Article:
What Is a Habanero Pepper?

Buying, Cooking, and Recipes

Fresh habanero chiles at Mexico's Tepoztlán market
Greg Elms / Getty Images

Habanero pepper is a very hot chile pepper that is a favorite among people who enjoy spicy food. Among the most common chile peppers, it's the spiciest and one that adds a brilliant heat to food (and drinks) without burning your taste buds. You'll often find habanero incorporated into sauces and salsas, though the whole or sliced pepper is also used in some recipes. Use caution when cooking with habanero because it is a fiery little thing.

What Is a Habanero Pepper?

A habanero (pronounced ha-ba-NAIR-o) pepper is a small, hot, chile pepper. It's grown in Mexico and other parts of Latin America as well as in the United States. The habanero pepper is short and squat with thin skin and is usually an orange or red color.

Since it's extremely hot, a habanero pepper is usually not eaten whole. Instead, it's widely used in making salsas, sauces, and salad dressings, and it's used as an ingredient in bottled hot sauce. It's sometimes mistaken for the Scotch bonnet pepper that it resembles and which is equally hot.

How to Cook With Habanero Pepper

When handling habanero, wear gloves and be careful about squirting pepper juice while cutting. Habanero pepper can be grilled, sautèed, or roasted. Roasting brings out more of its fruity flavors and mellows the heat somewhat, making it a favorite cooking method.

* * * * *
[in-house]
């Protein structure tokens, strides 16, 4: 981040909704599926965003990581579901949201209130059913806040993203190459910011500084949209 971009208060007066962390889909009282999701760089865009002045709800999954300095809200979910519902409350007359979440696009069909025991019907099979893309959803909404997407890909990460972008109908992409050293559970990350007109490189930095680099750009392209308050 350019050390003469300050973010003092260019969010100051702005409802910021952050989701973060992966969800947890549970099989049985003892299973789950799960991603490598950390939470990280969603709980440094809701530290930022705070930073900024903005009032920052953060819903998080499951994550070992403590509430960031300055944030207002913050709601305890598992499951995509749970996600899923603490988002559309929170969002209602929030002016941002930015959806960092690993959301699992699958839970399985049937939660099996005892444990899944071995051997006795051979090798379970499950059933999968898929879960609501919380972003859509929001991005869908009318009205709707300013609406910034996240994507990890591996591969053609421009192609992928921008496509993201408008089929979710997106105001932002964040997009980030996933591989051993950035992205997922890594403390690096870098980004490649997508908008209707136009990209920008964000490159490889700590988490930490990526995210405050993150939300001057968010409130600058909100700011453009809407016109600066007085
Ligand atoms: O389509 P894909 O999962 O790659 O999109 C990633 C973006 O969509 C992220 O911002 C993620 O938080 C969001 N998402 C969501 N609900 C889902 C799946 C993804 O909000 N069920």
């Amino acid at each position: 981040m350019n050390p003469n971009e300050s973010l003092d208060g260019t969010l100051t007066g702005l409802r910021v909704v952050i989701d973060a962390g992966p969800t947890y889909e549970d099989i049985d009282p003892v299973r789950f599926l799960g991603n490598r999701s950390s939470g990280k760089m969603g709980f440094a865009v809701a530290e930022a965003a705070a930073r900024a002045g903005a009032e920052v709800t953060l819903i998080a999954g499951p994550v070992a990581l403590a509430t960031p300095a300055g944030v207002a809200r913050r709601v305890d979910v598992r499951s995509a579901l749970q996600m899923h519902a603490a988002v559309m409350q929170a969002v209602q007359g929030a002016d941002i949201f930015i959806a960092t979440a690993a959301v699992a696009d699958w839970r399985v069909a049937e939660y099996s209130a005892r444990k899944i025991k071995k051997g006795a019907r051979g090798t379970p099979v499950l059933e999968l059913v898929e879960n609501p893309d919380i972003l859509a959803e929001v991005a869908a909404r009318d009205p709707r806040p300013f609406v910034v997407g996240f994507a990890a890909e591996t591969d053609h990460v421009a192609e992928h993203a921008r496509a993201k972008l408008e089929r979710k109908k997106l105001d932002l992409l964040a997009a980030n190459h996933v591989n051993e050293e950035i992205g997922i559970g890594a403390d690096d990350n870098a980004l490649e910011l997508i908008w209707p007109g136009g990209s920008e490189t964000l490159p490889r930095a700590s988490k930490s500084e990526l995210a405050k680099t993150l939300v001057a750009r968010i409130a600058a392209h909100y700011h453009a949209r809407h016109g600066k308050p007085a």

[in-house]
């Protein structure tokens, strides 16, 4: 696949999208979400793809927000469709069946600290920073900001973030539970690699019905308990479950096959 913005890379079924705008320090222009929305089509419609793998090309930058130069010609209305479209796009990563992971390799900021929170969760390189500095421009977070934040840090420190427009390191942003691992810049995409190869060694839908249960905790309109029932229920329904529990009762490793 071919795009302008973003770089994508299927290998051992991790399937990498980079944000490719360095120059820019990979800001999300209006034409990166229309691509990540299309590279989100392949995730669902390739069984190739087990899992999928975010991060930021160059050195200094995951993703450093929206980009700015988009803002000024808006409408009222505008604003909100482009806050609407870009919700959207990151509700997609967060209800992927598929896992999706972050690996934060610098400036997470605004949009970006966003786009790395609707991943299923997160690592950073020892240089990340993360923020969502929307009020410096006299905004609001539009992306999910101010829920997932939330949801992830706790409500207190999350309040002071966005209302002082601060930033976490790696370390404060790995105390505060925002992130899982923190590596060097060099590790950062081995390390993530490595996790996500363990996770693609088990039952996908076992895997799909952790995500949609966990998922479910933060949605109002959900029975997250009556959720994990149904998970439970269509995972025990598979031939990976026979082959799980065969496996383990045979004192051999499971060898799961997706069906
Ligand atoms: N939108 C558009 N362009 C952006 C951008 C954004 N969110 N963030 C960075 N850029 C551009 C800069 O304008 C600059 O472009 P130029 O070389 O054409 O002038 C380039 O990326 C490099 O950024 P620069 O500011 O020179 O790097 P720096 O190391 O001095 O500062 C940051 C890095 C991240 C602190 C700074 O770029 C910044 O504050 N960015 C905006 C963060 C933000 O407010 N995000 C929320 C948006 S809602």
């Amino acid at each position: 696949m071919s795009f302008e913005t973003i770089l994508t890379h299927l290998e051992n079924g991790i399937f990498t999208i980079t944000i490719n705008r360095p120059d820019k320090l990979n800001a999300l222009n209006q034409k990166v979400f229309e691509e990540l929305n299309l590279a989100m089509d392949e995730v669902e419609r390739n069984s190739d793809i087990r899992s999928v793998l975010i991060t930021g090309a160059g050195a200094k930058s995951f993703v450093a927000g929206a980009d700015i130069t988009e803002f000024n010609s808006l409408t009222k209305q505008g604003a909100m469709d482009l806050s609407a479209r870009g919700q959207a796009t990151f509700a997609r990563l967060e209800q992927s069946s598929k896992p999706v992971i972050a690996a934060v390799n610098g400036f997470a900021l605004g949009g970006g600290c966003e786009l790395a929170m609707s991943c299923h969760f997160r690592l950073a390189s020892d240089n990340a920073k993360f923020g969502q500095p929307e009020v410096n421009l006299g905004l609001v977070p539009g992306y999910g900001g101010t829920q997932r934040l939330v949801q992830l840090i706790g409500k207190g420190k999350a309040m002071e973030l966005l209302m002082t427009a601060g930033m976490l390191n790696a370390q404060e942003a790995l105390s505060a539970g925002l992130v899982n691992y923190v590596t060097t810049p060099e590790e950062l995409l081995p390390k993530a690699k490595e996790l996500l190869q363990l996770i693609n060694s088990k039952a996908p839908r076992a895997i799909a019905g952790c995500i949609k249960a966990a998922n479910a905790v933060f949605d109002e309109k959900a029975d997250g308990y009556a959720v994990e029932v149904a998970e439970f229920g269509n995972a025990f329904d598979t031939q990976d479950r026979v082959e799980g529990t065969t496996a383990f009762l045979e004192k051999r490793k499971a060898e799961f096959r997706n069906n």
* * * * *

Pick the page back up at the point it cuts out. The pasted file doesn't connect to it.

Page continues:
Due to its heat, habaneros are generally added sparingly to recipes. The stems, seeds, and white pith are often removed to reduce the heat. Recipes typically call for finely diced habanero and just a single pepper (or less) will spice up an entire dish. Never use more than the recommended amount of habanero or you'll throw the flavor of the dish out of balance. When cooking for others, make sure they enjoy habaneros—because even a little is too hot for many people.

Surprisingly, mango is one of the best flavor pairings for habanero, so you will see the duo in a number of recipes. Apricots and peaches are also common fruits matched with habanero. Habanero pepper can spice up drinks, too. Primarily used in tequila cocktails, the whole pepper can also be used in a quick infusion to create spicy vodkas.

Fresh habanero chile peppers
Rafael Ben-Ari / Getty Images
Assortment of habanero peppers on wood
Steve Terrill / Getty Images 
Red tomato spicy salsa with chips
Elena Veselova / Getty Images 
A bowl of Mexican cochinita pibil made with pork, habanero peppers, and red onion
LUNAMARINA / Getty Images
Serving of gordita, a Mexican-style pastry filled with pastor meat
LUNAMARINA / Getty Images 

What Does It Taste Like?

The Habanero pepper has a slightly fruity flavor. It registers between 100,000 and 350,000 Scoville heat units on the Scoville Scale. That's milder than a ghost pepper but hotter than cayenne, serrano, and jalapeño peppers, making it one of the hottest chiles you'll find.